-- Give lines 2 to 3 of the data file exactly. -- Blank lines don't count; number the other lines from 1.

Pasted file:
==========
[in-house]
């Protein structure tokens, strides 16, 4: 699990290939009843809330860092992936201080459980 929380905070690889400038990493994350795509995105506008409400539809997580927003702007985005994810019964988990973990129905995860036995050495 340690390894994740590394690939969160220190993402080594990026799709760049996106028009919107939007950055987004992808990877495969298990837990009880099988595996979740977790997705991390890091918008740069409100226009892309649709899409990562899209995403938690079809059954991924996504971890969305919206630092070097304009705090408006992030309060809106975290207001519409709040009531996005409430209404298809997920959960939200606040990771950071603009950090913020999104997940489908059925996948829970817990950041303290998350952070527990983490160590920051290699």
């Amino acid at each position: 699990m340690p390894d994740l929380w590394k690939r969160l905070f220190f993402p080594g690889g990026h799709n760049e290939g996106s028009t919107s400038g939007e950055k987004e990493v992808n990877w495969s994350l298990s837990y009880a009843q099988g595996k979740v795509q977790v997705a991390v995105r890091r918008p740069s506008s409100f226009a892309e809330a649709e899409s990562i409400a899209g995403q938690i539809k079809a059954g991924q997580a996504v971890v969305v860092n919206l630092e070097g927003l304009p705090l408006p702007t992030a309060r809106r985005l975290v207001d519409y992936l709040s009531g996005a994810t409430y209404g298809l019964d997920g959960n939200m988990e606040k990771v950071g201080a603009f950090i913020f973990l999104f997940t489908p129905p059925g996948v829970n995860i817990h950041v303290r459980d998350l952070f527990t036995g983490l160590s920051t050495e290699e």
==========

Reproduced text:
């Protein structure tokens, strides 16, 4: 699990290939009843809330860092992936201080459980 929380905070690889400038990493994350795509995105506008409400539809997580927003702007985005994810019964988990973990129905995860036995050495 340690390894994740590394690939969160220190993402080594990026799709760049996106028009919107939007950055987004992808990877495969298990837990009880099988595996979740977790997705991390890091918008740069409100226009892309649709899409990562899209995403938690079809059954991924996504971890969305919206630092070097304009705090408006992030309060809106975290207001519409709040009531996005409430209404298809997920959960939200606040990771950071603009950090913020999104997940489908059925996948829970817990950041303290998350952070527990983490160590920051290699």
């Amino acid at each position: 699990m340690p390894d994740l929380w590394k690939r969160l905070f220190f993402p080594g690889g990026h799709n760049e290939g996106s028009t919107s400038g939007e950055k987004e990493v992808n990877w495969s994350l298990s837990y009880a009843q099988g595996k979740v795509q977790v997705a991390v995105r890091r918008p740069s506008s409100f226009a892309e809330a649709e899409s990562i409400a899209g995403q938690i539809k079809a059954g991924q997580a996504v971890v969305v860092n919206l630092e070097g927003l304009p705090l408006p702007t992030a309060r809106r985005l975290v207001d519409y992936l709040s009531g996005a994810t409430y209404g298809l019964d997920g959960n939200m988990e606040k990771v950071g201080a603009f950090i913020f973990l999104f997940t489908p129905p059925g996948v829970n995860i817990h950041v303290r459980d998350l952070f527990t036995g983490l160590s920051t050495e290699e």